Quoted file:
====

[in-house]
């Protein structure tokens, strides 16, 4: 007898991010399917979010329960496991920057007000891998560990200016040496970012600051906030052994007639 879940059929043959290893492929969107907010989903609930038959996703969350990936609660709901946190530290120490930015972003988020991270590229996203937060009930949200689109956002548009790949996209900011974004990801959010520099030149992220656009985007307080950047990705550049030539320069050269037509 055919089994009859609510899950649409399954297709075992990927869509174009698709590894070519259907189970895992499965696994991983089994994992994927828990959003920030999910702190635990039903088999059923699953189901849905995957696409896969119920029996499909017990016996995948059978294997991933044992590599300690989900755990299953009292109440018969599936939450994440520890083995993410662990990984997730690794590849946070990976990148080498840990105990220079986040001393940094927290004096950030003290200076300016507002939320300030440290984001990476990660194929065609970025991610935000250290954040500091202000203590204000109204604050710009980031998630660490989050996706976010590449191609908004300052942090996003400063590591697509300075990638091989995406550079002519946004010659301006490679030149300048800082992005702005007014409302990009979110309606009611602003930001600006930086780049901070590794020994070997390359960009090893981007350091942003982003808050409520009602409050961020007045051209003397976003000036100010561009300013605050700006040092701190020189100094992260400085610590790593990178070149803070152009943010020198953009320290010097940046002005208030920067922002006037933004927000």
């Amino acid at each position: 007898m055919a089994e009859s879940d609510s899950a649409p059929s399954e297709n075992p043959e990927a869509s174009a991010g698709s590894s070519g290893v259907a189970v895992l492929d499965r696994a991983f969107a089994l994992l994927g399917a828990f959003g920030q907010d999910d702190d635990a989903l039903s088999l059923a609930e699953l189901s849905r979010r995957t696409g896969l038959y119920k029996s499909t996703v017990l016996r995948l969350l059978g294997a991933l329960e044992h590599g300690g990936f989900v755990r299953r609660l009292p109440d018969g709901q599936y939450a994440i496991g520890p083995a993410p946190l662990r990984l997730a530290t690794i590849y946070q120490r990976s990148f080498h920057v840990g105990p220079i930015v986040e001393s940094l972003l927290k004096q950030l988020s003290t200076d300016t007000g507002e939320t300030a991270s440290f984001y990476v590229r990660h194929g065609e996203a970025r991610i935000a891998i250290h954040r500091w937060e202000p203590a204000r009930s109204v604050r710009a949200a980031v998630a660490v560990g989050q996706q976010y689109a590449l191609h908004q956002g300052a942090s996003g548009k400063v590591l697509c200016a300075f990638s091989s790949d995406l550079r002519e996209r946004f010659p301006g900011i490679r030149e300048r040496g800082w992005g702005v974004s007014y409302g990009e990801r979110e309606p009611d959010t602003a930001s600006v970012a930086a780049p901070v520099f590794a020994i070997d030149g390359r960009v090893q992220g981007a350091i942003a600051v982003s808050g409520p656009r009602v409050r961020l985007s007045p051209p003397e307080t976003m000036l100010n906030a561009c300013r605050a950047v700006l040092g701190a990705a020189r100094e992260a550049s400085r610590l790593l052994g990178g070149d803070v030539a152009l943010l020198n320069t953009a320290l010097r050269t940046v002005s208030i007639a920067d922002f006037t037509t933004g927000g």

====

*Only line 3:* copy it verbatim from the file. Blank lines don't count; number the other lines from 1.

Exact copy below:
């Amino acid at each position: 007898m055919a089994e009859s879940d609510s899950a649409p059929s399954e297709n075992p043959e990927a869509s174009a991010g698709s590894s070519g290893v259907a189970v895992l492929d499965r696994a991983f969107a089994l994992l994927g399917a828990f959003g920030q907010d999910d702190d635990a989903l039903s088999l059923a609930e699953l189901s849905r979010r995957t696409g896969l038959y119920k029996s499909t996703v017990l016996r995948l969350l059978g294997a991933l329960e044992h590599g300690g990936f989900v755990r299953r609660l009292p109440d018969g709901q599936y939450a994440i496991g520890p083995a993410p946190l662990r990984l997730a530290t690794i590849y946070q120490r990976s990148f080498h920057v840990g105990p220079i930015v986040e001393s940094l972003l927290k004096q950030l988020s003290t200076d300016t007000g507002e939320t300030a991270s440290f984001y990476v590229r990660h194929g065609e996203a970025r991610i935000a891998i250290h954040r500091w937060e202000p203590a204000r009930s109204v604050r710009a949200a980031v998630a660490v560990g989050q996706q976010y689109a590449l191609h908004q956002g300052a942090s996003g548009k400063v590591l697509c200016a300075f990638s091989s790949d995406l550079r002519e996209r946004f010659p301006g900011i490679r030149e300048r040496g800082w992005g702005v974004s007014y409302g990009e990801r979110e309606p009611d959010t602003a930001s600006v970012a930086a780049p901070v520099f590794a020994i070997d030149g390359r960009v090893q992220g981007a350091i942003a600051v982003s808050g409520p656009r009602v409050r961020l985007s007045p051209p003397e307080t976003m000036l100010n906030a561009c300013r605050a950047v700006l040092g701190a990705a020189r100094e992260a550049s400085r610590l790593l052994g990178g070149d803070v030539a152009l943010l020198n320069t953009a320290l010097r050269t940046v002005s208030i007639a920067d922002f006037t037509t933004g927000g």